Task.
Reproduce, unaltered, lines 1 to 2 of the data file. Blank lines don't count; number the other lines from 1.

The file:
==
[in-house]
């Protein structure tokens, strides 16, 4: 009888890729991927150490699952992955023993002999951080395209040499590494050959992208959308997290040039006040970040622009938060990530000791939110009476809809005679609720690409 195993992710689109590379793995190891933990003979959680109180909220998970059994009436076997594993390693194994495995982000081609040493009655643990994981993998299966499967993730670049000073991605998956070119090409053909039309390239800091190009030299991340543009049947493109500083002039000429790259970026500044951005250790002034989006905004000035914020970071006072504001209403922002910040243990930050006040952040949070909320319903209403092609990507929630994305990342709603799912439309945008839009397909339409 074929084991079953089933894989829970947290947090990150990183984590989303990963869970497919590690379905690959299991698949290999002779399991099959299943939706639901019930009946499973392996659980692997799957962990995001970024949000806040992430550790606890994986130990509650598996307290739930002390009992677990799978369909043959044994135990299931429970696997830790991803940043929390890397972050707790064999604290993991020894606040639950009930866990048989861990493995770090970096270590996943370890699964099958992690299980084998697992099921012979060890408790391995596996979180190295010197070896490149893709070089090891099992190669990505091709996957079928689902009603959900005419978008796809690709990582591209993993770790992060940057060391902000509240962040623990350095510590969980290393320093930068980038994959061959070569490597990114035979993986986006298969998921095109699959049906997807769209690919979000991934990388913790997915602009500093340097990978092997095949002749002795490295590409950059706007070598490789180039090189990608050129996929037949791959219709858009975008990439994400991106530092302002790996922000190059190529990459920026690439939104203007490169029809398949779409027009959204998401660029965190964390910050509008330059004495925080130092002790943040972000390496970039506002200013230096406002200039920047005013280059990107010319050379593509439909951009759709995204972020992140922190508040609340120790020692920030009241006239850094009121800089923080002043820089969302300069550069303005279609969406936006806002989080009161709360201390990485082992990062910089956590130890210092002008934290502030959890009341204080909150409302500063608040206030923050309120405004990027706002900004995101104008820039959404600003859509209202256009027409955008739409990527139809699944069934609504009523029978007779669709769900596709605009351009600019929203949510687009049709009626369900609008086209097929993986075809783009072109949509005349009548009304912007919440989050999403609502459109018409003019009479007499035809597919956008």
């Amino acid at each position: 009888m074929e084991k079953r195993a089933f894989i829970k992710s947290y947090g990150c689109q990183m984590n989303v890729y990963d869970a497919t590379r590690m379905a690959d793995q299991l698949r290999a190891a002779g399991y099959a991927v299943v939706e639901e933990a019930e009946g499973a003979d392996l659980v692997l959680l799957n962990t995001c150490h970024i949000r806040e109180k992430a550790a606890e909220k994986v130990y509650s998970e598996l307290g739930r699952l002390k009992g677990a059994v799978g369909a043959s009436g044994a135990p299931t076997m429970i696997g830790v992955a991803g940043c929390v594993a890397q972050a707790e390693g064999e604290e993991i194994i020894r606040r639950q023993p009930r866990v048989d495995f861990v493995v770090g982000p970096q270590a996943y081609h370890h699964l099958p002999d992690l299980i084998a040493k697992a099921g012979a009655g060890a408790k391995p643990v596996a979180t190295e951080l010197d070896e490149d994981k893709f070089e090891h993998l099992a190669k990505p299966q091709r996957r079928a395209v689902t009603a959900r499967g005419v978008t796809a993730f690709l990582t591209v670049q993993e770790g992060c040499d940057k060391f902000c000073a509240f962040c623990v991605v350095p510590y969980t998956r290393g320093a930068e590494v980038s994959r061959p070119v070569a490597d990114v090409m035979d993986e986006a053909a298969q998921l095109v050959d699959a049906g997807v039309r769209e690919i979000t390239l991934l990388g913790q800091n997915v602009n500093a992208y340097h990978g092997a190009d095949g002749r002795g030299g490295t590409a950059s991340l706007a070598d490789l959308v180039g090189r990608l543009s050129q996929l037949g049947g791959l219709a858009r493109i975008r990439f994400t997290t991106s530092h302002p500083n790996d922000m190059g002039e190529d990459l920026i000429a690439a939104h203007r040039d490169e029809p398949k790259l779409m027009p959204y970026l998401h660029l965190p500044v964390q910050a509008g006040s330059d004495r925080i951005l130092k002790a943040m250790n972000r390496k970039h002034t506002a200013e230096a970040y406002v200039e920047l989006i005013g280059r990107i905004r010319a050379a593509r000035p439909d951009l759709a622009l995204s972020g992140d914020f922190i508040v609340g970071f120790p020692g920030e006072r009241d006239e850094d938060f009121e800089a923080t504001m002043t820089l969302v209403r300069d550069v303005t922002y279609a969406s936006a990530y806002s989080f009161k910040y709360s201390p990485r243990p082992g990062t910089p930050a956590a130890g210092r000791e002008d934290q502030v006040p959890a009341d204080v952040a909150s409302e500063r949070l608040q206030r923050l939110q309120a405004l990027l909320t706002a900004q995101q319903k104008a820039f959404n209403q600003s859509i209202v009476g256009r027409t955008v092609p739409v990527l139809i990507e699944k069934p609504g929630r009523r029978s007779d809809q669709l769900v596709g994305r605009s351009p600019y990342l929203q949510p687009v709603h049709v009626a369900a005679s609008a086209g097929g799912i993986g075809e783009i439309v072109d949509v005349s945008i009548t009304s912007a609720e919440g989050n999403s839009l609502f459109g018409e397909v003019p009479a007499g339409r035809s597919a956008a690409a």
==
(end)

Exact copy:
[in-house]
């Protein structure tokens, strides 16, 4: 009888890729991927150490699952992955023993002999951080395209040499590494050959992208959308997290040039006040970040622009938060990530000791939110009476809809005679609720690409 195993992710689109590379793995190891933990003979959680109180909220998970059994009436076997594993390693194994495995982000081609040493009655643990994981993998299966499967993730670049000073991605998956070119090409053909039309390239800091190009030299991340543009049947493109500083002039000429790259970026500044951005250790002034989006905004000035914020970071006072504001209403922002910040243990930050006040952040949070909320319903209403092609990507929630994305990342709603799912439309945008839009397909339409 074929084991079953089933894989829970947290947090990150990183984590989303990963869970497919590690379905690959299991698949290999002779399991099959299943939706639901019930009946499973392996659980692997799957962990995001970024949000806040992430550790606890994986130990509650598996307290739930002390009992677990799978369909043959044994135990299931429970696997830790991803940043929390890397972050707790064999604290993991020894606040639950009930866990048989861990493995770090970096270590996943370890699964099958992690299980084998697992099921012979060890408790391995596996979180190295010197070896490149893709070089090891099992190669990505091709996957079928689902009603959900005419978008796809690709990582591209993993770790992060940057060391902000509240962040623990350095510590969980290393320093930068980038994959061959070569490597990114035979993986986006298969998921095109699959049906997807769209690919979000991934990388913790997915602009500093340097990978092997095949002749002795490295590409950059706007070598490789180039090189990608050129996929037949791959219709858009975008990439994400991106530092302002790996922000190059190529990459920026690439939104203007490169029809398949779409027009959204998401660029965190964390910050509008330059004495925080130092002790943040972000390496970039506002200013230096406002200039920047005013280059990107010319050379593509439909951009759709995204972020992140922190508040609340120790020692920030009241006239850094009121800089923080002043820089969302300069550069303005279609969406936006806002989080009161709360201390990485082992990062910089956590130890210092002008934290502030959890009341204080909150409302500063608040206030923050309120405004990027706002900004995101104008820039959404600003859509209202256009027409955008739409990527139809699944069934609504009523029978007779669709769900596709605009351009600019929203949510687009049709009626369900609008086209097929993986075809783009072109949509005349009548009304912007919440989050999403609502459109018409003019009479007499035809597919956008």